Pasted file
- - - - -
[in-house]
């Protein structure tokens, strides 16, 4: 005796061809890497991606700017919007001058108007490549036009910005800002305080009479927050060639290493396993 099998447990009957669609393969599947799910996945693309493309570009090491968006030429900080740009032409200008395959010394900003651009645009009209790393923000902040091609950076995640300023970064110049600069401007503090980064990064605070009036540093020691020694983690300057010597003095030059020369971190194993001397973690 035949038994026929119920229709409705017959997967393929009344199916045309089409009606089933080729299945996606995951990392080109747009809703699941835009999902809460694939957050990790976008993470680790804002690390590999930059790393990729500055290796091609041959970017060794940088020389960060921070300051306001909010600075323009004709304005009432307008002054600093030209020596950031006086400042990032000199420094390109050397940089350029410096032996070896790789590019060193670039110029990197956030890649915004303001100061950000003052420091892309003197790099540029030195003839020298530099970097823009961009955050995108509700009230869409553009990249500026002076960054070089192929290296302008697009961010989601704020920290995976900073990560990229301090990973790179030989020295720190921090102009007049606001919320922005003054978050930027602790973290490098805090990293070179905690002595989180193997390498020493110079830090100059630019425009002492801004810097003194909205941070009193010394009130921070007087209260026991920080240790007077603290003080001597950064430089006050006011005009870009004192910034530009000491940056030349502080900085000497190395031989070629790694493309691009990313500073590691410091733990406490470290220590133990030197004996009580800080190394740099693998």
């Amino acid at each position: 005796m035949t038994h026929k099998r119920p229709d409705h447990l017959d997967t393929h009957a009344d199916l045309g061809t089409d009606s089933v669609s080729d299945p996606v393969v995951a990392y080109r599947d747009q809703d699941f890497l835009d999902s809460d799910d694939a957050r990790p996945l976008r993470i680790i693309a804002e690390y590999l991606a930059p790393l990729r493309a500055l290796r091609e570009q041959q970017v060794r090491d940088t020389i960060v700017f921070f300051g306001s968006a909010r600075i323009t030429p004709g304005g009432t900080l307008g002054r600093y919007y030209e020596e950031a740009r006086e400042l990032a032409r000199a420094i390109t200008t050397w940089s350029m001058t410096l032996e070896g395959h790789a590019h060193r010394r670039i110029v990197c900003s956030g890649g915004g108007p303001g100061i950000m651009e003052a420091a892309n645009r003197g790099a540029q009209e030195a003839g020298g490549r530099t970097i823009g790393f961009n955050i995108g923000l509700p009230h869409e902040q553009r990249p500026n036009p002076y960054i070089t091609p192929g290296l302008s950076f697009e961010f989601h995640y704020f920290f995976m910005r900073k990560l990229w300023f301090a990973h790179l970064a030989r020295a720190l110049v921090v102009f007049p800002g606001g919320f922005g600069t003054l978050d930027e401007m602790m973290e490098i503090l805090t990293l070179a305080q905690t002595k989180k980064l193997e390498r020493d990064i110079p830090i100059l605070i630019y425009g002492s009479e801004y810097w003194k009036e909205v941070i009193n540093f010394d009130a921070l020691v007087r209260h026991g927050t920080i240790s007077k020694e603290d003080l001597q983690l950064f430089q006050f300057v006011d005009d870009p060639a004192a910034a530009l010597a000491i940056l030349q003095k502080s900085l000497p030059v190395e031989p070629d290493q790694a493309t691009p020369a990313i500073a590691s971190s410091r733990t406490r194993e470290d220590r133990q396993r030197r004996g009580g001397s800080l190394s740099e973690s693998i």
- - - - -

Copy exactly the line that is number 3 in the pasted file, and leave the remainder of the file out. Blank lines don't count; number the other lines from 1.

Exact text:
């Amino acid at each position: 005796m035949t038994h026929k099998r119920p229709d409705h447990l017959d997967t393929h009957a009344d199916l045309g061809t089409d009606s089933v669609s080729d299945p996606v393969v995951a990392y080109r599947d747009q809703d699941f890497l835009d999902s809460d799910d694939a957050r990790p996945l976008r993470i680790i693309a804002e690390y590999l991606a930059p790393l990729r493309a500055l290796r091609e570009q041959q970017v060794r090491d940088t020389i960060v700017f921070f300051g306001s968006a909010r600075i323009t030429p004709g304005g009432t900080l307008g002054r600093y919007y030209e020596e950031a740009r006086e400042l990032a032409r000199a420094i390109t200008t050397w940089s350029m001058t410096l032996e070896g395959h790789a590019h060193r010394r670039i110029v990197c900003s956030g890649g915004g108007p303001g100061i950000m651009e003052a420091a892309n645009r003197g790099a540029q009209e030195a003839g020298g490549r530099t970097i823009g790393f961009n955050i995108g923000l509700p009230h869409e902040q553009r990249p500026n036009p002076y960054i070089t091609p192929g290296l302008s950076f697009e961010f989601h995640y704020f920290f995976m910005r900073k990560l990229w300023f301090a990973h790179l970064a030989r020295a720190l110049v921090v102009f007049p800002g606001g919320f922005g600069t003054l978050d930027e401007m602790m973290e490098i503090l805090t990293l070179a305080q905690t002595k989180k980064l193997e390498r020493d990064i110079p830090i100059l605070i630019y425009g002492s009479e801004y810097w003194k009036e909205v941070i009193n540093f010394d009130a921070l020691v007087r209260h026991g927050t920080i240790s007077k020694e603290d003080l001597q983690l950064f430089q006050f300057v006011d005009d870009p060639a004192a910034a530009l010597a000491i940056l030349q003095k502080s900085l000497p030059v190395e031989p070629d290493q790694a493309t691009p020369a990313i500073a590691s971190s410091r733990t406490r194993e470290d220590r133990q396993r030197r004996g009580g001397s800080l190394s740099e973690s693998i």